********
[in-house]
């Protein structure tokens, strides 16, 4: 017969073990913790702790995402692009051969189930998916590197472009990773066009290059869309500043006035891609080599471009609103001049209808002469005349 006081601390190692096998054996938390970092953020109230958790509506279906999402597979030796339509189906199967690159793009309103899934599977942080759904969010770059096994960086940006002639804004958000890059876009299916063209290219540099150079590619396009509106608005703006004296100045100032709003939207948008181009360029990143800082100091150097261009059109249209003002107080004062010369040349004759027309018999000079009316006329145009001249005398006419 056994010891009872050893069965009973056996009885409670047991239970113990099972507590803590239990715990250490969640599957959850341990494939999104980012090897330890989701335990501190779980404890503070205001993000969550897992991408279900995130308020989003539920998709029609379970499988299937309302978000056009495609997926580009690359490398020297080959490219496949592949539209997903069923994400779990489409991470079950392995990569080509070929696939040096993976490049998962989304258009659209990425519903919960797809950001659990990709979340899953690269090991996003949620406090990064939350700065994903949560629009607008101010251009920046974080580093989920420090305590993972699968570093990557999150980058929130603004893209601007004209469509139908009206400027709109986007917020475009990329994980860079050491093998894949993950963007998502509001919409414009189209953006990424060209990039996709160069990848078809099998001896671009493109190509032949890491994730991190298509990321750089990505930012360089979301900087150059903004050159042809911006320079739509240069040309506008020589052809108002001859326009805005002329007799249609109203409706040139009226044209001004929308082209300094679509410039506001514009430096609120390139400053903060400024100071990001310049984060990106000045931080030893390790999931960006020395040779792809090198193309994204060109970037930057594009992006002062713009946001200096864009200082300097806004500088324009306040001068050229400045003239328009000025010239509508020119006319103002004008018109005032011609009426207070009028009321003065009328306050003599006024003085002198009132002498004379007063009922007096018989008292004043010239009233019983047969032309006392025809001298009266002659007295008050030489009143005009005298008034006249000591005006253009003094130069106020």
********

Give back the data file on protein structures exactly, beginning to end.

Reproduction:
[in-house]
């Protein structure tokens, strides 16, 4: 017969073990913790702790995402692009051969189930998916590197472009990773066009290059869309500043006035891609080599471009609103001049209808002469005349 006081601390190692096998054996938390970092953020109230958790509506279906999402597979030796339509189906199967690159793009309103899934599977942080759904969010770059096994960086940006002639804004958000890059876009299916063209290219540099150079590619396009509106608005703006004296100045100032709003939207948008181009360029990143800082100091150097261009059109249209003002107080004062010369040349004759027309018999000079009316006329145009001249005398006419 056994010891009872050893069965009973056996009885409670047991239970113990099972507590803590239990715990250490969640599957959850341990494939999104980012090897330890989701335990501190779980404890503070205001993000969550897992991408279900995130308020989003539920998709029609379970499988299937309302978000056009495609997926580009690359490398020297080959490219496949592949539209997903069923994400779990489409991470079950392995990569080509070929696939040096993976490049998962989304258009659209990425519903919960797809950001659990990709979340899953690269090991996003949620406090990064939350700065994903949560629009607008101010251009920046974080580093989920420090305590993972699968570093990557999150980058929130603004893209601007004209469509139908009206400027709109986007917020475009990329994980860079050491093998894949993950963007998502509001919409414009189209953006990424060209990039996709160069990848078809099998001896671009493109190509032949890491994730991190298509990321750089990505930012360089979301900087150059903004050159042809911006320079739509240069040309506008020589052809108002001859326009805005002329007799249609109203409706040139009226044209001004929308082209300094679509410039506001514009430096609120390139400053903060400024100071990001310049984060990106000045931080030893390790999931960006020395040779792809090198193309994204060109970037930057594009992006002062713009946001200096864009200082300097806004500088324009306040001068050229400045003239328009000025010239509508020119006319103002004008018109005032011609009426207070009028009321003065009328306050003599006024003085002198009132002498004379007063009922007096018989008292004043010239009233019983047969032309006392025809001298009266002659007295008050030489009143005009005298008034006249000591005006253009003094130069106020």